MSMEDA, Banque Misr sign EGP 500m worth microfinance contract

Published 05 Oct,2020 

The Micro, Small and Medium Enterprises Development Agency (MSMEDA) and Banque Misr have signed a microfinance contract of EGP 500m to support micro-projects across Egypt.

The contract was signed by Minister of Trade and Industry and MSMEDA Executive Director Nevine Gamea and Banque Misr Chairperson Mohamed El Etreby.

It comes as part of the World Bank agreement entitled “Stimulating Entrepreneurship to Create Jobs”.

Gamea said the contract comes in accordance with the Egyptian government’s directives that MSMEDA coordinates with various development partners to support micro-projects in Egypt.

It will support the Central Bank of Egypt (CBE) and Egyptian Federation for Microfinance initiative to expand the provision of funding to NGOs and micro companies. This aims to help them provide their financial services to the largest number of citizens.

Gamea pointed out that the agency’s activities and its various plans take into account the particular focus on women and youth to ensure they are economically empowered.

The percentage of projects allocated to women in this contract stands at about 30% of the total funding. About 10% is directed to women over the age of 35, and 30% to youth aged between 21-35 years old.

The minister indicated that EGP 50,000 will be granted per loan, and that about 33,000 micro-projects will be funded during the project’s implementation across the country.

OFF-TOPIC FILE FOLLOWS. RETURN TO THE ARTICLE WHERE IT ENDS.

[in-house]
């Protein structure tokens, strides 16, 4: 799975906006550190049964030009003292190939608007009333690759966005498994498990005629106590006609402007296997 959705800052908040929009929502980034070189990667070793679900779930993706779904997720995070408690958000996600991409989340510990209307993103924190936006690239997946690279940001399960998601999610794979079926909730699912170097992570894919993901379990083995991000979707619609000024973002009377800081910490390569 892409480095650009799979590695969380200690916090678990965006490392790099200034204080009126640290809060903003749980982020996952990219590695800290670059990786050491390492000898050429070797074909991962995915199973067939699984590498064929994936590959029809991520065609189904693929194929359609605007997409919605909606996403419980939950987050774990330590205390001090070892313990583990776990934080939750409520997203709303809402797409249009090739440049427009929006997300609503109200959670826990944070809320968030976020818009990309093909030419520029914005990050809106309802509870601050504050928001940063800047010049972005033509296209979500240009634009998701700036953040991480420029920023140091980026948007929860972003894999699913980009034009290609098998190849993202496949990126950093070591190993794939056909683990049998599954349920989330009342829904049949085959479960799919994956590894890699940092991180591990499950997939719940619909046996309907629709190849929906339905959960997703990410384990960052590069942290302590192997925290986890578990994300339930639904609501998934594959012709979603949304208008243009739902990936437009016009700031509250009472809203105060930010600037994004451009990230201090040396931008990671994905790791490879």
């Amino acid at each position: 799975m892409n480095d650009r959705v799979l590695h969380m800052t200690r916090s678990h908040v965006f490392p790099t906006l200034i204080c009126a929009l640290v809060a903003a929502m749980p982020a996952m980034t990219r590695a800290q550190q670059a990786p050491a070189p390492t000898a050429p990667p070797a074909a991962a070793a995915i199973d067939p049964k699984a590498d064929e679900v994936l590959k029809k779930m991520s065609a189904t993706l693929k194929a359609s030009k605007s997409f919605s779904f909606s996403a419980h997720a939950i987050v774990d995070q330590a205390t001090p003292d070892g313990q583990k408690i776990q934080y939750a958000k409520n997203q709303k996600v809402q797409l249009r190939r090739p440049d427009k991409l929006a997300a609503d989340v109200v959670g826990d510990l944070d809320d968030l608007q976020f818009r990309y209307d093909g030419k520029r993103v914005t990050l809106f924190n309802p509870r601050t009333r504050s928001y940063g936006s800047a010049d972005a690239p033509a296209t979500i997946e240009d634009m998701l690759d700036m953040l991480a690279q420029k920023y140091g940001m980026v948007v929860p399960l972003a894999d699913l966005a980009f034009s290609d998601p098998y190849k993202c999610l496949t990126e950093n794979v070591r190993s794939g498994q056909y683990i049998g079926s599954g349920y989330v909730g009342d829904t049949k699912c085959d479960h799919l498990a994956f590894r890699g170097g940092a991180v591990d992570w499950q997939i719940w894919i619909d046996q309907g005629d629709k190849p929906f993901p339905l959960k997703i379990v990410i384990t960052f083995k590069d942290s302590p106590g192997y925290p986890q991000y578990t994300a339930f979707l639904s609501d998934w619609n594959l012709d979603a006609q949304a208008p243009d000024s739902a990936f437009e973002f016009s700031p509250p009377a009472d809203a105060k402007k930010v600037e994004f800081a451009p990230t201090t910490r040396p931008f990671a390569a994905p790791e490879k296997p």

She praised the cooperation in the microfinance field between MSMEDA and Banque Misr, which began in 2011. The total number of contracts that the two sides have signed currently stands at about EGP 1.3bn, through which 205,000 micro-projects received EGP 2.5bn through the bank’s branches.

Mohamed El Etreby said that Banque Misr attaches great importance to the small, medium, and micro enterprises sector, by providing all financial and non-financial services to meet the needs of this sector’s clients.

He explained that Banque Misr is one of the first banks that adhered to the requirements of CBE and reached 20% of the bank’s credit portfolio, with its positive impact on the national economy, indicating that this coincides with the directives of CBE and the state’s efforts to advance in this sector, to improve economic indicators, increase economic development rates, encourage local products, and reduce the import bill.